Comments

  1. Love doctor says

    Dogs rule! hiking with my dogs is one of the most fun we both have. this was a neat prespective for me to get in their paws.

  2. Aarron says

    The thing I love most about my dogs is they take my mind off drama. Be it in politics, life, or increasingly political world….they’re just dogs. and loyal, and want to play, and be silly, and I love mine for it.

  3. jamal49 says

    The great thing about dogs is that to them EVERYTHING is AWESOME 24/7! I took care of a Min-Pin while his daddy was ill and god did I have fun with that little bugger! Thankfully, Daddy got all better and Min-Pin and he are back together. But, I miss those very long walks every morning and afternoon and watching Mr. Min get all excited all over again each and every time we went out. Plus, Mr. Pin was a great boi-magnet!

  4. Viviane says

    Jamal, if you do gehave the opportunity some day (as you sound to have the heart for it) Consider going to your local shelter and adopting an adult dog in need of a second chance at life. I say adult dog because they are easier, low maintnence and aren’t going through the puppy stages.

    When I came out to my family, I had no family after. Each one, to be fair only a mom dad and one sister consists of my family, refused to ever talk to me again. It was the most emotional evening of my life. I was their blood. I remember the first night away from home, after essentially being kicked out of home, when I checked into the motel at 20 years old, with 60 bucks in my pocket, a broken heart, and a cocker spaniel next to me. The same cocker spaniel who licked my face that ENTIRE night on that shady motel room bed, and kept signaling to me “it’s gonna be alright” this mind you being an abused dog who was dumped at the shelter, kept getting overlooked at the shelter, and was nearly put down after 7 days there. He understood compassion, loyalty and unconditional love and in his own silly way, was telling me it’s going to be alright. I’ll never forget that night at the motel.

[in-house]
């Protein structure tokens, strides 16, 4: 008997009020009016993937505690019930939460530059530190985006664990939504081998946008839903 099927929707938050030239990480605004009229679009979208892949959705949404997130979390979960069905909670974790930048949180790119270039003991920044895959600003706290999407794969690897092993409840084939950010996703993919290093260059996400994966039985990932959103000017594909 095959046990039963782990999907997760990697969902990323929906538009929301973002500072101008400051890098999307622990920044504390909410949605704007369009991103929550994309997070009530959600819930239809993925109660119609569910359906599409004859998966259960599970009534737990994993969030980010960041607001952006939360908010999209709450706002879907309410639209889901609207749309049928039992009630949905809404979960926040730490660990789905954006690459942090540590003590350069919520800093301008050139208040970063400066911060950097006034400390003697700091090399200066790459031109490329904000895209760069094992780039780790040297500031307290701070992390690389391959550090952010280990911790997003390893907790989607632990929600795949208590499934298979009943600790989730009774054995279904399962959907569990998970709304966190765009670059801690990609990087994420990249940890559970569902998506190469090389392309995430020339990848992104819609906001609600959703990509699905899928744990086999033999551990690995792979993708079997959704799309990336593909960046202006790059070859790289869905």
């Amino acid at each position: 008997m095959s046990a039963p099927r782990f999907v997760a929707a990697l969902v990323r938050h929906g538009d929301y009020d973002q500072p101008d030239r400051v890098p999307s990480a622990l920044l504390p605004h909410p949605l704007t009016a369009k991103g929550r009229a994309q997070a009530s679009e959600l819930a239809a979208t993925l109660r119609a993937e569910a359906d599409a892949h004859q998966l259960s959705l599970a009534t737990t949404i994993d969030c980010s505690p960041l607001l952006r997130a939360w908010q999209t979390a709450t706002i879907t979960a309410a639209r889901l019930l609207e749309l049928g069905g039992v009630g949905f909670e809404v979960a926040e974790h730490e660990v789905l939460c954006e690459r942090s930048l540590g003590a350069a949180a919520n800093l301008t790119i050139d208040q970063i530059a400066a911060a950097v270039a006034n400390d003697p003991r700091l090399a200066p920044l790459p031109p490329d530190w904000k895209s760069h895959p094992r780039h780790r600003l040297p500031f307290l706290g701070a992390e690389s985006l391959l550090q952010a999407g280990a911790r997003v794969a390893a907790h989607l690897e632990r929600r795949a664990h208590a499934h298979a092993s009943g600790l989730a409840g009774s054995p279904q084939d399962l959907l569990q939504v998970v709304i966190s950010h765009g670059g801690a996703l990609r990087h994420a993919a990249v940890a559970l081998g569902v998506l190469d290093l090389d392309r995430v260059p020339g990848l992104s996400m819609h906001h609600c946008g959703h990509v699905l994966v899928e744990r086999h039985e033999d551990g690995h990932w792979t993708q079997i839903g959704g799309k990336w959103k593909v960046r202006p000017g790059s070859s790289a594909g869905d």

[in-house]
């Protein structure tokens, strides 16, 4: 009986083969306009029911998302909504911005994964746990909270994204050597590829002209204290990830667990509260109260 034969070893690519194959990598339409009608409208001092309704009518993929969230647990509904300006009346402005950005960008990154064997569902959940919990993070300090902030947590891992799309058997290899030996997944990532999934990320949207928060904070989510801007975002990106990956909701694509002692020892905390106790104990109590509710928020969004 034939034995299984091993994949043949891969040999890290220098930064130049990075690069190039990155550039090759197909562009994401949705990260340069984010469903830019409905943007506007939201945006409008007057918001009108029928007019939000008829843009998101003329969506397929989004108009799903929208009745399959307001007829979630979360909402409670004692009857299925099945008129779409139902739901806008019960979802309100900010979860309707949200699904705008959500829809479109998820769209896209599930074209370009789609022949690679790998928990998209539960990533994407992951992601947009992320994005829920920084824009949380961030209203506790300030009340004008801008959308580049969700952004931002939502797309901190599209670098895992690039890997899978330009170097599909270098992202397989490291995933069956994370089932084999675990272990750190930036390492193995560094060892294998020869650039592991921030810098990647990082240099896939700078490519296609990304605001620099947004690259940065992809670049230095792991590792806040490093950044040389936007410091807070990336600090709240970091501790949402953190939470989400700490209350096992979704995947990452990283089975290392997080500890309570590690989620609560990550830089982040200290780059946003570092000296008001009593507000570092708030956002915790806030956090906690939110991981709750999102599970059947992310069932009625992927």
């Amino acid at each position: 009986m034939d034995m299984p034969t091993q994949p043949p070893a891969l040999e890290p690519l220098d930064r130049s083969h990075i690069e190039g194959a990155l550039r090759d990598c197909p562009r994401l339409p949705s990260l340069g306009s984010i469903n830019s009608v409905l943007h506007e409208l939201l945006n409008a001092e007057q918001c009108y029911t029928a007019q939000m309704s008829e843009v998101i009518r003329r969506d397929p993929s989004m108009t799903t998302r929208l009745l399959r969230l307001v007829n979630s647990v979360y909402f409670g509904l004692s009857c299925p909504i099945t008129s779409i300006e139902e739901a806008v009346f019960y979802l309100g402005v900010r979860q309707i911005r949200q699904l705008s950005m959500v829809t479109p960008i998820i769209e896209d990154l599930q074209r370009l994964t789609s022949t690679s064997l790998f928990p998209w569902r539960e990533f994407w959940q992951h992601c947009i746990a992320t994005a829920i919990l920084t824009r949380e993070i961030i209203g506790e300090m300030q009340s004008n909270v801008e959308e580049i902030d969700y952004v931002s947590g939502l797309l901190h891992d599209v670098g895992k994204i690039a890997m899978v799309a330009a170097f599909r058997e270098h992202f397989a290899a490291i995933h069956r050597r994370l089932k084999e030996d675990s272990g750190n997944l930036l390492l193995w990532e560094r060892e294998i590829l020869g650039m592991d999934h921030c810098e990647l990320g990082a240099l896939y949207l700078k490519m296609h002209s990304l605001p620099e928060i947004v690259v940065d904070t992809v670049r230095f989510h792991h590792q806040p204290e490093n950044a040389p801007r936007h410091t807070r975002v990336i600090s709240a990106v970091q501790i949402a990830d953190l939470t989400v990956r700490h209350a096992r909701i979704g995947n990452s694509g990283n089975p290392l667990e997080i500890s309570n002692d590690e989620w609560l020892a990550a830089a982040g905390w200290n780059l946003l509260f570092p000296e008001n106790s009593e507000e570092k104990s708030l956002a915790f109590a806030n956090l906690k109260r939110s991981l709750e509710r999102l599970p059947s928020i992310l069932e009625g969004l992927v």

10 years later, my little (older) guy is still with me. He gets to come home to a much nicer environment, with a second mommy, and even a smal child in the home. Life is great now for me, but I’ll never ever forget when it wasn’t, when it was lonesome and awful, and I had only this dog to lift my spirits.

  5. USC Trojan Fan says

    Holy dang Vivian. Your story made me about cry right here at work (and I’m not a crier) …actually caught myself tearing up.

  6. C.J says

    Thank you, USC Trojan Fan. I thought I was the only goober sitting here nearly emotional reading Viviane’s beautiful story. Thank you for sharing that Viviane. Absolutely heart warming. Wishing you and your family, including that lovely cocker spaniel, more of that!

  7. Patrick says

    @Viviane

    I wish you and your pooch all the best! Your story is a beautiful testament to the unique bonds humans and dogs share.

    I second getting an adult dog from an animal shelter. I adopted my girl when she was seven years old, and she has been the best thing about my life for the last two years – total charmer, adorable mannerisms, and a great (and surprisingly developed) sense of humor. She came to me completely house trained and crate trained, and she even knew a few commands. She’s never chewed on anything and only barks if someone knocks on the door. She is an absolute hit with all of my friends, and has become somewhat of an ambassador for older dogs in shelters. No one can believe we’ve only been together for two years, and people have a hard time believing that I adopted her.

    If you are thinking about getting a dog, definitely visit your local shelter or reach out to rescue organizations in your area. You might be pleasantly surprised at the quality of older dogs available for adoption.